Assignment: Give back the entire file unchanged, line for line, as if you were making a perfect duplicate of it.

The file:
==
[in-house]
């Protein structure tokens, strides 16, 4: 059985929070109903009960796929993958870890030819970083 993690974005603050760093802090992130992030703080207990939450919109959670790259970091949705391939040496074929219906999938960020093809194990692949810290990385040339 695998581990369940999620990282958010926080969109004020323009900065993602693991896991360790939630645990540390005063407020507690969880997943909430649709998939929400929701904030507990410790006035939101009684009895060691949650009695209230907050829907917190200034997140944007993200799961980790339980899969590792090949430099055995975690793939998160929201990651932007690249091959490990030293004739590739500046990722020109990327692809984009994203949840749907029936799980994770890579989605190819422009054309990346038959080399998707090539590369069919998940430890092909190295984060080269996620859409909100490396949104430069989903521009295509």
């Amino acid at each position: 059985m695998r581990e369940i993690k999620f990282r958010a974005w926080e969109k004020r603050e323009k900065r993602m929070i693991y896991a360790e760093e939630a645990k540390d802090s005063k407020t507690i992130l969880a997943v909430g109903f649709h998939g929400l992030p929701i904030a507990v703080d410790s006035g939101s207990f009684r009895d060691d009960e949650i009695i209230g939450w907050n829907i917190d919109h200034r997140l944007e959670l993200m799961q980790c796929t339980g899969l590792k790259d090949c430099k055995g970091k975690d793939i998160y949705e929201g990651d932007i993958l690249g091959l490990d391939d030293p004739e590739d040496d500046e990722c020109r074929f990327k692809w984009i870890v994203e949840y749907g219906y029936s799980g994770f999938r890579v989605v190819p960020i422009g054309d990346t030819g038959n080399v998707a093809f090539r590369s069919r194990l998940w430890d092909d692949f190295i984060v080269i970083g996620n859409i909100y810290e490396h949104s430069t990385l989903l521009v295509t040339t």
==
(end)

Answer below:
[in-house]
């Protein structure tokens, strides 16, 4: 059985929070109903009960796929993958870890030819970083 993690974005603050760093802090992130992030703080207990939450919109959670790259970091949705391939040496074929219906999938960020093809194990692949810290990385040339 695998581990369940999620990282958010926080969109004020323009900065993602693991896991360790939630645990540390005063407020507690969880997943909430649709998939929400929701904030507990410790006035939101009684009895060691949650009695209230907050829907917190200034997140944007993200799961980790339980899969590792090949430099055995975690793939998160929201990651932007690249091959490990030293004739590739500046990722020109990327692809984009994203949840749907029936799980994770890579989605190819422009054309990346038959080399998707090539590369069919998940430890092909190295984060080269996620859409909100490396949104430069989903521009295509």
């Amino acid at each position: 059985m695998r581990e369940i993690k999620f990282r958010a974005w926080e969109k004020r603050e323009k900065r993602m929070i693991y896991a360790e760093e939630a645990k540390d802090s005063k407020t507690i992130l969880a997943v909430g109903f649709h998939g929400l992030p929701i904030a507990v703080d410790s006035g939101s207990f009684r009895d060691d009960e949650i009695i209230g939450w907050n829907i917190d919109h200034r997140l944007e959670l993200m799961q980790c796929t339980g899969l590792k790259d090949c430099k055995g970091k975690d793939i998160y949705e929201g990651d932007i993958l690249g091959l490990d391939d030293p004739e590739d040496d500046e990722c020109r074929f990327k692809w984009i870890v994203e949840y749907g219906y029936s799980g994770f999938r890579v989605v190819p960020i422009g054309d990346t030819g038959n080399v998707a093809f090539r590369s069919r194990l998940w430890d092909d692949f190295i984060v080269i970083g996620n859409i909100y810290e490396h949104s430069t990385l989903l521009v295509t040339t």